Qualcomm is providing chipsets for a wide range of Android devices. The first Android phone, the G1, was launched with Q’s MSM 7201A (which will also be used with the HTC Magic). Bremner said Qualcomm had the “industry’s broadest chipset support for Android,” with three levels:
  • QSD 8650: with 1 GHz MID, 720p HD video (suitable for Android-based netbooks)
  • MSM 7600: The replacement for the 7201A, a WVGA video chip suitable for smartphones.
  • MSM 7627: designed for sub $150 smartphones with VGA video
Chan talked about how formation of the Open Handset Alliance dates to 2006 — the year after Google acquired Android and a year before the public announcement of the Open Handset Alliance.

Tokunaga talked about general principles of open platforms in the context of the Nokia-owned Symbian open source platform. My ears perked up when he talked about “open enough” platforms — open enough to attract third party enhancements but closed enough to be controlled by a firm. (The reason my ears perked up is that “How open is open enough?” was the title of my 2003 paper on open source firms strategies).

Finally, Gronstad talked about this from Cricket’s standpoint. (Egil gave us a long intro on Leap, and several of us noted that the company and its Cricket brand are well known locally.) He talked about their plans to have its CDMA network open to all devices, both those it sells and those it does not. Someday (perhaps not soon) there will be a Cricket smartphone — just as there is already a Metro PCS smartphone (a two-year-old Qualcomm-enabled BlackBerry 8830 once exclusive to Verizon).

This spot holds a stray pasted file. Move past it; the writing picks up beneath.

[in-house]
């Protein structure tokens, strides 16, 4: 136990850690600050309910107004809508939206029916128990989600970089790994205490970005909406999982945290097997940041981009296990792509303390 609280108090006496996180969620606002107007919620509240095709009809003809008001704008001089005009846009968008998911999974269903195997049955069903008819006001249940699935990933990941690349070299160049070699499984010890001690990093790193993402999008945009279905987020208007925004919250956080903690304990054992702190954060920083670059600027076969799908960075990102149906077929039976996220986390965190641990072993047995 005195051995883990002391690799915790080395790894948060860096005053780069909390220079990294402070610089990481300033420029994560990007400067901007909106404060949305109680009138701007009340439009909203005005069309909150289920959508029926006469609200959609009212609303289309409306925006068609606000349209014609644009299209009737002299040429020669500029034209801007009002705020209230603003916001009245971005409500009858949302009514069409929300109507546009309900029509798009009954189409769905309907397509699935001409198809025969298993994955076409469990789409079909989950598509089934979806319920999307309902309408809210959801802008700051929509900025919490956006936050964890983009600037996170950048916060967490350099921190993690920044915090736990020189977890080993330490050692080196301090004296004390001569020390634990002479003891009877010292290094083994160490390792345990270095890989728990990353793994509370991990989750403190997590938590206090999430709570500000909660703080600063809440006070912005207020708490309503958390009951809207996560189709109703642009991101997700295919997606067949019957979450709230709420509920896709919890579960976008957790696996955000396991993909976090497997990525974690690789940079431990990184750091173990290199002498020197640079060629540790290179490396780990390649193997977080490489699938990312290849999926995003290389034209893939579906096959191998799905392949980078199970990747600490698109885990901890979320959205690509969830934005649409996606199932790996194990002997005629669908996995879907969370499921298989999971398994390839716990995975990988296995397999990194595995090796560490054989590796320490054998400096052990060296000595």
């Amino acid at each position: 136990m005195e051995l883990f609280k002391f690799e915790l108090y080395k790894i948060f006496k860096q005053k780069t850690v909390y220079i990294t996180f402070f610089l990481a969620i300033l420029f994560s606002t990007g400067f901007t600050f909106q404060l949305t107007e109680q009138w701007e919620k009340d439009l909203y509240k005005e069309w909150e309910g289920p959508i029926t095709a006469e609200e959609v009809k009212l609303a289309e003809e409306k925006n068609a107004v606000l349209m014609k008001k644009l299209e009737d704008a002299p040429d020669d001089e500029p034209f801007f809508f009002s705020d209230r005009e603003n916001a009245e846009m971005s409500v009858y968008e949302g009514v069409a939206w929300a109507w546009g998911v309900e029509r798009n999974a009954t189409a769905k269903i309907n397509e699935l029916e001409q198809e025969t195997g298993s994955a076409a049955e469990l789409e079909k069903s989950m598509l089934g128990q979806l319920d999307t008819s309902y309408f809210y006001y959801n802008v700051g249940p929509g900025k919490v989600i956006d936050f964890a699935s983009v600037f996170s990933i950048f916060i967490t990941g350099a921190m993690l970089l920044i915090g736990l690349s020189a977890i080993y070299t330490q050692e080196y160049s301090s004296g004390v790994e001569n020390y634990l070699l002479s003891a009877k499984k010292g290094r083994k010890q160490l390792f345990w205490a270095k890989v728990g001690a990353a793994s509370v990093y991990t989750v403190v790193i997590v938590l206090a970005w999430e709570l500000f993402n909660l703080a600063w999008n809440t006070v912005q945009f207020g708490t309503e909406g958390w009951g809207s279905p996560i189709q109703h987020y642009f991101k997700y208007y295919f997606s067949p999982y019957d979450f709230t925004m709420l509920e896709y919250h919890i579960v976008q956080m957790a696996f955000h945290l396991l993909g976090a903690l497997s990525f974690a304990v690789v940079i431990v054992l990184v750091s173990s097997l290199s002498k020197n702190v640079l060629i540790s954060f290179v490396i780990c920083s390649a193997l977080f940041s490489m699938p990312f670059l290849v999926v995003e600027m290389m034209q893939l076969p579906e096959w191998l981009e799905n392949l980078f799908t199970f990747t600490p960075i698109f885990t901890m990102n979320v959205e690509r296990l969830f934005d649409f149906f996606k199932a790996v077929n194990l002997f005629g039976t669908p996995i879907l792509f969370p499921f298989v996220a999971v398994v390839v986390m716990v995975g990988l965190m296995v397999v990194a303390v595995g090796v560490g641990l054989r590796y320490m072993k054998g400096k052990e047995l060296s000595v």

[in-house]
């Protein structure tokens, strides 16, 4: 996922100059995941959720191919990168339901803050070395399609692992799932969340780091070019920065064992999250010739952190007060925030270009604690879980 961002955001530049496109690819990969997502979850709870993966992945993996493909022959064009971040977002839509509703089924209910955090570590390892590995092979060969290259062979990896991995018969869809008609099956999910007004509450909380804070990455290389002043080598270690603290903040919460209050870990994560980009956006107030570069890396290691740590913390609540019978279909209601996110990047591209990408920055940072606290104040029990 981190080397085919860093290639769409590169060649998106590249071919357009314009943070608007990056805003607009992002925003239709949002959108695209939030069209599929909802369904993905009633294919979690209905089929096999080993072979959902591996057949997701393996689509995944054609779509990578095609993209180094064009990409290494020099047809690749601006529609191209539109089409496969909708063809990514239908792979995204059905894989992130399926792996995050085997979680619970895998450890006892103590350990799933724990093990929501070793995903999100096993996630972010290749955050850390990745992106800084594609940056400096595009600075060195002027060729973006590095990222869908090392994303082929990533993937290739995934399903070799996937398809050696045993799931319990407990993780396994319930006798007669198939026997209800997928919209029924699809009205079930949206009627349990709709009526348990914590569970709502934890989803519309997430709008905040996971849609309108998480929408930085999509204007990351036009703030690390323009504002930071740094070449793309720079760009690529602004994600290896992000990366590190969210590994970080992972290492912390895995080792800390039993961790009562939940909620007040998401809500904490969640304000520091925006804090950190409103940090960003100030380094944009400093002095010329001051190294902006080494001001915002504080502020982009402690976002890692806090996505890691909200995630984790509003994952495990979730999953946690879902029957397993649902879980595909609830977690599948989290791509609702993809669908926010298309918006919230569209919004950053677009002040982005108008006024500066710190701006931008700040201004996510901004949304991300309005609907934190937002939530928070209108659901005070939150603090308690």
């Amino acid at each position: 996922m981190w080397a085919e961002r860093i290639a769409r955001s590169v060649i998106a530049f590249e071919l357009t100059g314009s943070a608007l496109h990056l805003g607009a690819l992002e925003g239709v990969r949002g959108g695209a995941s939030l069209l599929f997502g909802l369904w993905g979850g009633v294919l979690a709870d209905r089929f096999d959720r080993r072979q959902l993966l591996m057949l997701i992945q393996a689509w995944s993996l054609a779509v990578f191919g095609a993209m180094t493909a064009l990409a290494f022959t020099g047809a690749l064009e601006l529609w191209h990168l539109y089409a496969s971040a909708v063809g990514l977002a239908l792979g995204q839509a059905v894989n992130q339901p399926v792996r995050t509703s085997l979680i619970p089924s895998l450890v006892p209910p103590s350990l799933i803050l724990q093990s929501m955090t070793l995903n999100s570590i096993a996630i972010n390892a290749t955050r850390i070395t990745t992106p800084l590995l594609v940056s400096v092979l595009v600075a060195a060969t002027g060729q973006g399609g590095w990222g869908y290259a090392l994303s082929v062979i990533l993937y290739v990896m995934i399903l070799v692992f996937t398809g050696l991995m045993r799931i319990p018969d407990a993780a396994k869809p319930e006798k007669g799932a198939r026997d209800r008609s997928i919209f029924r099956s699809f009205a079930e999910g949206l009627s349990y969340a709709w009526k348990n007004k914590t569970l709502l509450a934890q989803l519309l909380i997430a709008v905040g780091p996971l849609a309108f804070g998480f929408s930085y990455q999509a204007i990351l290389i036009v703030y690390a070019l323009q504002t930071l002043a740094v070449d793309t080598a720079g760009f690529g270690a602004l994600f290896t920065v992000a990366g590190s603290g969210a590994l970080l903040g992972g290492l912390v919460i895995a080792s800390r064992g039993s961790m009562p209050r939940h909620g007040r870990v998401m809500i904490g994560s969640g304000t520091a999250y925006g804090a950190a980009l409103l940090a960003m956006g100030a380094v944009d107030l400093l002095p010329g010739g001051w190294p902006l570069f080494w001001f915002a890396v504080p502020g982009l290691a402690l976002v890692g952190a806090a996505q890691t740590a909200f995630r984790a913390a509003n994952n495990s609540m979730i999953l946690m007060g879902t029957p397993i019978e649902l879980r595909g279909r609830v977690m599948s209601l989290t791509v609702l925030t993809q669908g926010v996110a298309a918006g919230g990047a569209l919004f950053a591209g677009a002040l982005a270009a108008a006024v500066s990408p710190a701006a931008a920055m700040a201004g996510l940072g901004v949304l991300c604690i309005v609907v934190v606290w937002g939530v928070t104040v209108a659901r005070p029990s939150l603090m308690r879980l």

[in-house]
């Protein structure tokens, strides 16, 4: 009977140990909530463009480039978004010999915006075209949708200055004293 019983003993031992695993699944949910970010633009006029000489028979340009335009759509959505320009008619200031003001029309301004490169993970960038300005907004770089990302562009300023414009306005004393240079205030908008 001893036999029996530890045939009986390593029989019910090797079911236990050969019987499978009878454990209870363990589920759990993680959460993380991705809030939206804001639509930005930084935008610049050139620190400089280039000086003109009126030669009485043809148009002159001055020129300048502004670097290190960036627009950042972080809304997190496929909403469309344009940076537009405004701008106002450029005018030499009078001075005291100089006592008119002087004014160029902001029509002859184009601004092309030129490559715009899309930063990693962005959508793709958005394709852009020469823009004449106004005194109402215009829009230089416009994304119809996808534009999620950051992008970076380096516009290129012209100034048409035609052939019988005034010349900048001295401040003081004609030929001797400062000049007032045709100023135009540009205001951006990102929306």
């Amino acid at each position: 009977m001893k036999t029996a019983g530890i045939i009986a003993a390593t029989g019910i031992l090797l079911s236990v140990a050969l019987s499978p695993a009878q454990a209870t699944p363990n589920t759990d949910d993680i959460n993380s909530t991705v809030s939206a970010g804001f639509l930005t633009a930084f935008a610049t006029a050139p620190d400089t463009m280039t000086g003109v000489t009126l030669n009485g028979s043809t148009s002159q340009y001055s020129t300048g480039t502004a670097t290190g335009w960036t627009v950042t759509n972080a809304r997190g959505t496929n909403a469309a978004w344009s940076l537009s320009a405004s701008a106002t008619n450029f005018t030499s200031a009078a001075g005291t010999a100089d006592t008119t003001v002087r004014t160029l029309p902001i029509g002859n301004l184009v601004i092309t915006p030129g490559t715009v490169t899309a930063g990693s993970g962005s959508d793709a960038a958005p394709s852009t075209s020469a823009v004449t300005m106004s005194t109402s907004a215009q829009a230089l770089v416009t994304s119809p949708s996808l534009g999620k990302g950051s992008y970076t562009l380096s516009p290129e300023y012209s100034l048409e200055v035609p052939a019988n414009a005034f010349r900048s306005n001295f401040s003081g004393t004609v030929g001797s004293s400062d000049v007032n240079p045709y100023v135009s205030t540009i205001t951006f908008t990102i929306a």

Qualcomm working with vendors for more than 20 Android-enable devices. However, a third party developer noted that handset vendors are holding off on releasing new phones because the performance and user experience is not there. Bremner said that “On the G1, we compromised on featureset and performance” to get the device to market, but now the top priority at the Q is to optimize Android performance with the MSM chipsets.

Overall, this partly answers one of my long-term questions. With CDMA going away as a separate air interface, what will be the Qualcomm-specific ecosystem or the benefit of wireless companies to locate in San Diego? There clearly is an increasing role for QCOM chipsets in shipping phones on the CDMA side, and also for Q’s expertise on platform support, thus giving local application developers a leg up over most of the rest of the country.